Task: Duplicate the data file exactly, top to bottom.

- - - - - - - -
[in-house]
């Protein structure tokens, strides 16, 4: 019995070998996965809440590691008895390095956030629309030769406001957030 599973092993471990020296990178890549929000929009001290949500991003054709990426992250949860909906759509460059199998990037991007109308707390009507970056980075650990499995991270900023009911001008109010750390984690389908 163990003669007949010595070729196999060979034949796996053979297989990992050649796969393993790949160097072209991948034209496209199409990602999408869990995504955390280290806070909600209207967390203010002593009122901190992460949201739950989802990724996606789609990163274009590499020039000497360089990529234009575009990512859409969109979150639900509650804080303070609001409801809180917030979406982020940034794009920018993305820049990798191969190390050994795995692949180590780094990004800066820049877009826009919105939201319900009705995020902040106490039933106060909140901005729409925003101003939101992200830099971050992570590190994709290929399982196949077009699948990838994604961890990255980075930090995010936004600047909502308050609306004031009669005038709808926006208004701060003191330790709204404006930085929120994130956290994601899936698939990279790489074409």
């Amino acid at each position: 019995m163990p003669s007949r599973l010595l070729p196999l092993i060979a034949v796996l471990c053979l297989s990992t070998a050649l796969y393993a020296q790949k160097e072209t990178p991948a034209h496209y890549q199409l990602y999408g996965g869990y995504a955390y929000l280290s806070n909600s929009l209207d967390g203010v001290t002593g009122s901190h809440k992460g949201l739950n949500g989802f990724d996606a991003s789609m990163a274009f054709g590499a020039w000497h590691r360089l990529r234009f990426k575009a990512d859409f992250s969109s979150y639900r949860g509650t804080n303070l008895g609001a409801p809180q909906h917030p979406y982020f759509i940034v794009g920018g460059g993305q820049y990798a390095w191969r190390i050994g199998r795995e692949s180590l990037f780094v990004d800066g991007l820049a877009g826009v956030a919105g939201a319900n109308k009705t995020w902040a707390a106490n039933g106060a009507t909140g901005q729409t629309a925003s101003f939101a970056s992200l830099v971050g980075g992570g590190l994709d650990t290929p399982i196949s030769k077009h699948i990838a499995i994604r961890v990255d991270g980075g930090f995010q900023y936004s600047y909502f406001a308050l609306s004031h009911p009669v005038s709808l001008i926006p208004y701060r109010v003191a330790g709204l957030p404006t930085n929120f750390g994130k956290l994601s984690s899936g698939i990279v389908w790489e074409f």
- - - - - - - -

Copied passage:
[in-house]
């Protein structure tokens, strides 16, 4: 019995070998996965809440590691008895390095956030629309030769406001957030 599973092993471990020296990178890549929000929009001290949500991003054709990426992250949860909906759509460059199998990037991007109308707390009507970056980075650990499995991270900023009911001008109010750390984690389908 163990003669007949010595070729196999060979034949796996053979297989990992050649796969393993790949160097072209991948034209496209199409990602999408869990995504955390280290806070909600209207967390203010002593009122901190992460949201739950989802990724996606789609990163274009590499020039000497360089990529234009575009990512859409969109979150639900509650804080303070609001409801809180917030979406982020940034794009920018993305820049990798191969190390050994795995692949180590780094990004800066820049877009826009919105939201319900009705995020902040106490039933106060909140901005729409925003101003939101992200830099971050992570590190994709290929399982196949077009699948990838994604961890990255980075930090995010936004600047909502308050609306004031009669005038709808926006208004701060003191330790709204404006930085929120994130956290994601899936698939990279790489074409």
């Amino acid at each position: 019995m163990p003669s007949r599973l010595l070729p196999l092993i060979a034949v796996l471990c053979l297989s990992t070998a050649l796969y393993a020296q790949k160097e072209t990178p991948a034209h496209y890549q199409l990602y999408g996965g869990y995504a955390y929000l280290s806070n909600s929009l209207d967390g203010v001290t002593g009122s901190h809440k992460g949201l739950n949500g989802f990724d996606a991003s789609m990163a274009f054709g590499a020039w000497h590691r360089l990529r234009f990426k575009a990512d859409f992250s969109s979150y639900r949860g509650t804080n303070l008895g609001a409801p809180q909906h917030p979406y982020f759509i940034v794009g920018g460059g993305q820049y990798a390095w191969r190390i050994g199998r795995e692949s180590l990037f780094v990004d800066g991007l820049a877009g826009v956030a919105g939201a319900n109308k009705t995020w902040a707390a106490n039933g106060a009507t909140g901005q729409t629309a925003s101003f939101a970056s992200l830099v971050g980075g992570g590190l994709d650990t290929p399982i196949s030769k077009h699948i990838a499995i994604r961890v990255d991270g980075g930090f995010q900023y936004s600047y909502f406001a308050l609306s004031h009911p009669v005038s709808l001008i926006p208004y701060r109010v003191a330790g709204l957030p404006t930085n929120f750390g994130k956290l994601s984690s899936g698939i990279v389908w790489e074409f």